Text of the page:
By Ronald Musoke
Stakeholders positive that the new visa would boost tourist numbers to Uganda
Come January 1, 2014, the East African Common Tourist Visa will come into effect in Kenya, Rwanda and Uganda and with it Uganda expects a surge in tourist numbers.
The three East African Community (EAC) States announced a ‘single destination’ tourist visa during the London World Travel Market conference on Nov.5.
The East African Tourism visa, which was first proposed about a decade ago, will require tourists to pay $100 instead of $150 for three separate visas, meaning the bearer will have saved $50.
Under the new system, the tour and travel company agents and other players in the tourism industry will also be able to offer multi-destination packages since tourists will now be free to move between the three countries.
Speaking after announcing the launch of the joint visa, Phylis Kandie, Kenya’s Cabinet Secretary for East African Affairs, Commerce and Tourism; Agnes Akiror Egunyu, Uganda’s Tourism, Wildlife and Antiquities state minister and William Nkurunziza, Rwanda’s High Commissioner to the UK, said the deal was a major boost to tourism in the region since it was an opportunity for the three nations to increase tourist numbers.
Akankwasah Barirega, the Wildlife principal officer and deputy spokesperson at the Ministry of Tourism, Wildlife and Antiquities is positive about the development and expects more visitors to Uganda following this new deal.
“We shall now not burden our visitors with getting visas each time they cross the other country’s borders,” he told The Independent, “We applaud the move because it will improve convenience to our visitors, and we will optimize each member’s marketing and promotional efforts within the bloc.”
He says the new visa has been modeled on the European Union’s Schengen Visa, which allows visitors to any of the 26 EU members to travel freely beyond their original destination. The Schengen Visa has been successful especially in terms of leveraging the comparative advantages of member states.
Barirega says that within the EAC region, Kenya and Tanzania attract more visitors believed to be in their millions than their neighbours yet research shows that these visitors would have loved to continue to the other countries but they have always been bogged down by the bureaucracies surrounding the visa application process.
Cuthbert Baguma, the Uganda Tourism Board executive director, agrees that multiple visas have not been good for the region but this new visa will boost tourism numbers for Uganda.
“A single visa would make travel to the three countries affordable and accessible for the tourists,” he said.
Muriithi Ndegwa, the managing director of the Kenya Tourism Board (KTB), said the single visa is long overdue as it will not only ease movements within the member states but will also allow the tourists to maximize value for money.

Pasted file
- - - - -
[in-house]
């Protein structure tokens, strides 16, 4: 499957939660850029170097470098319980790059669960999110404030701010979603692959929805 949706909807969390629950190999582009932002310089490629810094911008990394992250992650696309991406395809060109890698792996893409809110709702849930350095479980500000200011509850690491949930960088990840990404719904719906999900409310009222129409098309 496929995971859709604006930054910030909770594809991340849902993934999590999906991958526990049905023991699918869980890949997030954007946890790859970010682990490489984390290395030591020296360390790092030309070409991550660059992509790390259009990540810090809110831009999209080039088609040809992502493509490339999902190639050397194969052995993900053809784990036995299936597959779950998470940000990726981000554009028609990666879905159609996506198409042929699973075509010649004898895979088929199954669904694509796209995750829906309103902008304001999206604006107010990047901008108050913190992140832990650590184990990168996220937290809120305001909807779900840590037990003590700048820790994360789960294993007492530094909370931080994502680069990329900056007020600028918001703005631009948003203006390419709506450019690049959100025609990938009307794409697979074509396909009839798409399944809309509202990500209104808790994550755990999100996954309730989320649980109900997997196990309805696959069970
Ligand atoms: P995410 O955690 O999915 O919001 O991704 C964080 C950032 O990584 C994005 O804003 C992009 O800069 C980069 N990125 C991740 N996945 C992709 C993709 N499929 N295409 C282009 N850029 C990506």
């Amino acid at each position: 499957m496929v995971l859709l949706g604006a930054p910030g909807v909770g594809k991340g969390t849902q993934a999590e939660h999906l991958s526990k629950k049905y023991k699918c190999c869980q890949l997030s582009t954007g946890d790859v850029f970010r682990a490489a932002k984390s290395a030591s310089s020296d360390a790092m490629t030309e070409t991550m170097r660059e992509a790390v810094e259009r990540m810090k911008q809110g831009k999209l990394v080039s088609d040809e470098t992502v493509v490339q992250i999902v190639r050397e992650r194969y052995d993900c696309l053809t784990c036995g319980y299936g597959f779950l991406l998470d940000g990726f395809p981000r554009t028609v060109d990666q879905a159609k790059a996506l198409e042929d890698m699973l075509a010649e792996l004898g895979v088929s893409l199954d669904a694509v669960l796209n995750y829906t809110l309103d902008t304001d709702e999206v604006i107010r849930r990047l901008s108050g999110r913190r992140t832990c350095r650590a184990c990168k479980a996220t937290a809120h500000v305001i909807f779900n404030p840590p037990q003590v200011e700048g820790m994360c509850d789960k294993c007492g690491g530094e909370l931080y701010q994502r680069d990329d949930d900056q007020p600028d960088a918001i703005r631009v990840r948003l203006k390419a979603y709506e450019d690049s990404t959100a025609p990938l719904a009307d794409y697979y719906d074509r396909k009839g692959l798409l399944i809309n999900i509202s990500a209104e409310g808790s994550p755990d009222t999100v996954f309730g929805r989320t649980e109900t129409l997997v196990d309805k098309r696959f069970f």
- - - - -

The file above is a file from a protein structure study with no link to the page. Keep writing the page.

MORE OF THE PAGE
Going forward, there are also plans to create a single destination format for the International Tourism Board in 2014 and all major tourism trade fairs afterwards, to move into one common exhibition space with sections for Rwanda, Uganda and Kenya. A new single destination with many attractions logo is also under consideration by the three partners.
The officials are desperate to have Tanzania on board as well despite assertions from the Tanzanian Ministry of Natural Resources and Tourism, that the country was not ready to join the East African common visa because the proposed network of sharing data on tourists and fee collection infrastructure as well as security issues were not yet decided.
But despite Tanzania’s doubts, the coordinator of the East African Tourism Platform, Waturi Matu, told the press in London that Kenya, Uganda and Rwanda have realized that the benefits of the common visa far outweigh the disadvantages.
UTB’s Baguma said there is need for Tanzania to tone down on their level of caution in view of the wider goals.
Barirega added: “Although I respect Tanzania’s security and identification concerns, for us in the tourism sector, we welcome the visa.”
“If there are issues of security, those should be handled by the security departments in the region since they (security agencies) are involved in this,” he said.
“We applaud the move because it will improve convenience to our visitors, and we will optimize each member’s marketing efforts within the bloc.”
Experts on the EAC integration insist the three ‘coalition’ partners have done nothing wrong since the three are categorically not isolating the other members and have left the door open for those who feel they need more time to come on board later.